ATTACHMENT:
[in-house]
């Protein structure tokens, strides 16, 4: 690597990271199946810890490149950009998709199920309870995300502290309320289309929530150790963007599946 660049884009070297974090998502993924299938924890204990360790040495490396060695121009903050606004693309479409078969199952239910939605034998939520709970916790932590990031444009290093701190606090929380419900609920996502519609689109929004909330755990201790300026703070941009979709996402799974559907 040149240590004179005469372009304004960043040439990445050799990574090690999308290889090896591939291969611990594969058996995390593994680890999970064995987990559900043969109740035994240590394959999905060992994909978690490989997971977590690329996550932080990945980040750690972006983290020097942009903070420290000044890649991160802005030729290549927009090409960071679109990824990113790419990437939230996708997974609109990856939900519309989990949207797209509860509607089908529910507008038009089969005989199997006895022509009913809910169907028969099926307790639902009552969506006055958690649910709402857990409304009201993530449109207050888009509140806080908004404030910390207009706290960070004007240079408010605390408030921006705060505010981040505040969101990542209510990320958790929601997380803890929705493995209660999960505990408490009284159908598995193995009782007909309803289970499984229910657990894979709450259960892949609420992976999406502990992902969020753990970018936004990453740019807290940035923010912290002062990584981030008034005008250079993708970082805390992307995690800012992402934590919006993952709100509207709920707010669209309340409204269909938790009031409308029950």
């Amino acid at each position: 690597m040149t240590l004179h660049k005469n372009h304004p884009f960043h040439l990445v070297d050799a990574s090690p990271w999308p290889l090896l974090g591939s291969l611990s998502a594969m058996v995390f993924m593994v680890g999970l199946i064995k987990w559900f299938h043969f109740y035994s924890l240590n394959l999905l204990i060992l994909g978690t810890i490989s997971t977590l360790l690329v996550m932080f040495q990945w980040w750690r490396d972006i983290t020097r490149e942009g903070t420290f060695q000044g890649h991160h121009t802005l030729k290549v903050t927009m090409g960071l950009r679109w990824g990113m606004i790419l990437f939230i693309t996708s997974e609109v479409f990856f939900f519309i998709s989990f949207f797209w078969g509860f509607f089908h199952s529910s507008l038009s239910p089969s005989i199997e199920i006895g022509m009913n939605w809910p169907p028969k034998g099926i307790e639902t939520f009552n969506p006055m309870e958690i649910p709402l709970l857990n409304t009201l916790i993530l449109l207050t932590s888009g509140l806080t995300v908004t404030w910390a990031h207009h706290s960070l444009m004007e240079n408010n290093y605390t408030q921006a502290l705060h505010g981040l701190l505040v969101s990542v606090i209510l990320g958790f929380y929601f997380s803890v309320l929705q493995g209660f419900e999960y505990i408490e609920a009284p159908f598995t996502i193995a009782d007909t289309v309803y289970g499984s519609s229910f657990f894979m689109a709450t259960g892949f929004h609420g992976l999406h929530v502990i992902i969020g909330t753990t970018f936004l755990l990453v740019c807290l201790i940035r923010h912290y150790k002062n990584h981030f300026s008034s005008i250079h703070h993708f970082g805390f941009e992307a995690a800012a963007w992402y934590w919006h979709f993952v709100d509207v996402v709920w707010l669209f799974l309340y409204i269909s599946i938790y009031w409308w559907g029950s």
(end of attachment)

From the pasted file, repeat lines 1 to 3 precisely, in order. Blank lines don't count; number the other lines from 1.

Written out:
[in-house]
């Protein structure tokens, strides 16, 4: 690597990271199946810890490149950009998709199920309870995300502290309320289309929530150790963007599946 660049884009070297974090998502993924299938924890204990360790040495490396060695121009903050606004693309479409078969199952239910939605034998939520709970916790932590990031444009290093701190606090929380419900609920996502519609689109929004909330755990201790300026703070941009979709996402799974559907 040149240590004179005469372009304004960043040439990445050799990574090690999308290889090896591939291969611990594969058996995390593994680890999970064995987990559900043969109740035994240590394959999905060992994909978690490989997971977590690329996550932080990945980040750690972006983290020097942009903070420290000044890649991160802005030729290549927009090409960071679109990824990113790419990437939230996708997974609109990856939900519309989990949207797209509860509607089908529910507008038009089969005989199997006895022509009913809910169907028969099926307790639902009552969506006055958690649910709402857990409304009201993530449109207050888009509140806080908004404030910390207009706290960070004007240079408010605390408030921006705060505010981040505040969101990542209510990320958790929601997380803890929705493995209660999960505990408490009284159908598995193995009782007909309803289970499984229910657990894979709450259960892949609420992976999406502990992902969020753990970018936004990453740019807290940035923010912290002062990584981030008034005008250079993708970082805390992307995690800012992402934590919006993952709100509207709920707010669209309340409204269909938790009031409308029950």
């Amino acid at each position: 690597m040149t240590l004179h660049k005469n372009h304004p884009f960043h040439l990445v070297d050799a990574s090690p990271w999308p290889l090896l974090g591939s291969l611990s998502a594969m058996v995390f993924m593994v680890g999970l199946i064995k987990w559900f299938h043969f109740y035994s924890l240590n394959l999905l204990i060992l994909g978690t810890i490989s997971t977590l360790l690329v996550m932080f040495q990945w980040w750690r490396d972006i983290t020097r490149e942009g903070t420290f060695q000044g890649h991160h121009t802005l030729k290549v903050t927009m090409g960071l950009r679109w990824g990113m606004i790419l990437f939230i693309t996708s997974e609109v479409f990856f939900f519309i998709s989990f949207f797209w078969g509860f509607f089908h199952s529910s507008l038009s239910p089969s005989i199997e199920i006895g022509m009913n939605w809910p169907p028969k034998g099926i307790e639902t939520f009552n969506p006055m309870e958690i649910p709402l709970l857990n409304t009201l916790i993530l449109l207050t932590s888009g509140l806080t995300v908004t404030w910390a990031h207009h706290s960070l444009m004007e240079n408010n290093y605390t408030q921006a502290l705060h505010g981040l701190l505040v969101s990542v606090i209510l990320g958790f929380y929601f997380s803890v309320l929705q493995g209660f419900e999960y505990i408490e609920a009284p159908f598995t996502i193995a009782d007909t289309v309803y289970g499984s519609s229910f657990f894979m689109a709450t259960g892949f929004h609420g992976l999406h929530v502990i992902i969020g909330t753990t970018f936004l755990l990453v740019c807290l201790i940035r923010h912290y150790k002062n990584h981030f300026s008034s005008i250079h703070h993708f970082g805390f941009e992307a995690a800012a963007w992402y934590w919006h979709f993952v709100d509207v996402v709920w707010l669209f799974l309340y409204i269909s599946i938790y009031w409308w559907g029950s």